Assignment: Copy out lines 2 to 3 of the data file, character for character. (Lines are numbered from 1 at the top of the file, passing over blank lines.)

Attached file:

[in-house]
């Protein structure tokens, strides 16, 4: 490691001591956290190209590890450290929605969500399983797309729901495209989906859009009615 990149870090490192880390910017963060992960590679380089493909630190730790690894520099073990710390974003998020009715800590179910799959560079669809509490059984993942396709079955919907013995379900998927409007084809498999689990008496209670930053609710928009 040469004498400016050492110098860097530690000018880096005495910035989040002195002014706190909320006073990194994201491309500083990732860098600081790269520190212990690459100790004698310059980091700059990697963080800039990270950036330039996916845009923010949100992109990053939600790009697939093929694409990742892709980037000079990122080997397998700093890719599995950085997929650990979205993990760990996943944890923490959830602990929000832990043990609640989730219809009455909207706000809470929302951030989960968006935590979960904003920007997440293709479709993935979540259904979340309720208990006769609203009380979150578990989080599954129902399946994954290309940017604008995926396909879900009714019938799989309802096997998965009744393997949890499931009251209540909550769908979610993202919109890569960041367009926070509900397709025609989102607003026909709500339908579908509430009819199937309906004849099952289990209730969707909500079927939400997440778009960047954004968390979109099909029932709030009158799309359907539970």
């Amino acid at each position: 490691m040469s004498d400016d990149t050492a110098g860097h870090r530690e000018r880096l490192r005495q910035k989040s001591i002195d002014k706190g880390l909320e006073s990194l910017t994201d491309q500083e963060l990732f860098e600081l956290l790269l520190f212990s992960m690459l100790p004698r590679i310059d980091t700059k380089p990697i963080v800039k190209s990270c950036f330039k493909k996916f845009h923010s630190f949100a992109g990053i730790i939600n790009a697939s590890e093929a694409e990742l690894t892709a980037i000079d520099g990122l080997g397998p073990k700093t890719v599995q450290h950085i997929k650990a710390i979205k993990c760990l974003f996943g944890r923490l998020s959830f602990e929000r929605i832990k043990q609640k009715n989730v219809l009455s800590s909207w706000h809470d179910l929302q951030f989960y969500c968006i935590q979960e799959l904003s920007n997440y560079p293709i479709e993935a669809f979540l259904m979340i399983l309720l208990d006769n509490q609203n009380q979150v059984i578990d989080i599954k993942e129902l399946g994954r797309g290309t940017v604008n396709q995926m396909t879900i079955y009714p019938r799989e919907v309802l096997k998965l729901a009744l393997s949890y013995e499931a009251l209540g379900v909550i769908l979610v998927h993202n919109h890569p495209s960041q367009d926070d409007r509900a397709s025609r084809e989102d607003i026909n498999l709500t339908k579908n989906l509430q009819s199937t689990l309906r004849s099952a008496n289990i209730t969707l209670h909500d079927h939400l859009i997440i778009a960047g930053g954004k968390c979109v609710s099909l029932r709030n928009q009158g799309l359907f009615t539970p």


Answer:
């Protein structure tokens, strides 16, 4: 490691001591956290190209590890450290929605969500399983797309729901495209989906859009009615 990149870090490192880390910017963060992960590679380089493909630190730790690894520099073990710390974003998020009715800590179910799959560079669809509490059984993942396709079955919907013995379900998927409007084809498999689990008496209670930053609710928009 040469004498400016050492110098860097530690000018880096005495910035989040002195002014706190909320006073990194994201491309500083990732860098600081790269520190212990690459100790004698310059980091700059990697963080800039990270950036330039996916845009923010949100992109990053939600790009697939093929694409990742892709980037000079990122080997397998700093890719599995950085997929650990979205993990760990996943944890923490959830602990929000832990043990609640989730219809009455909207706000809470929302951030989960968006935590979960904003920007997440293709479709993935979540259904979340309720208990006769609203009380979150578990989080599954129902399946994954290309940017604008995926396909879900009714019938799989309802096997998965009744393997949890499931009251209540909550769908979610993202919109890569960041367009926070509900397709025609989102607003026909709500339908579908509430009819199937309906004849099952289990209730969707909500079927939400997440778009960047954004968390979109099909029932709030009158799309359907539970």
């Amino acid at each position: 490691m040469s004498d400016d990149t050492a110098g860097h870090r530690e000018r880096l490192r005495q910035k989040s001591i002195d002014k706190g880390l909320e006073s990194l910017t994201d491309q500083e963060l990732f860098e600081l956290l790269l520190f212990s992960m690459l100790p004698r590679i310059d980091t700059k380089p990697i963080v800039k190209s990270c950036f330039k493909k996916f845009h923010s630190f949100a992109g990053i730790i939600n790009a697939s590890e093929a694409e990742l690894t892709a980037i000079d520099g990122l080997g397998p073990k700093t890719v599995q450290h950085i997929k650990a710390i979205k993990c760990l974003f996943g944890r923490l998020s959830f602990e929000r929605i832990k043990q609640k009715n989730v219809l009455s800590s909207w706000h809470d179910l929302q951030f989960y969500c968006i935590q979960e799959l904003s920007n997440y560079p293709i479709e993935a669809f979540l259904m979340i399983l309720l208990d006769n509490q609203n009380q979150v059984i578990d989080i599954k993942e129902l399946g994954r797309g290309t940017v604008n396709q995926m396909t879900i079955y009714p019938r799989e919907v309802l096997k998965l729901a009744l393997s949890y013995e499931a009251l209540g379900v909550i769908l979610v998927h993202n919109h890569p495209s960041q367009d926070d409007r509900a397709s025609r084809e989102d607003i026909n498999l709500t339908k579908n989906l509430q009819s199937t689990l309906r004849s099952a008496n289990i209730t969707l209670h909500d079927h939400l859009i997440i778009a960047g930053g954004k968390c979109v609710s099909l029932r709030n928009q009158g799309l359907f009615t539970p």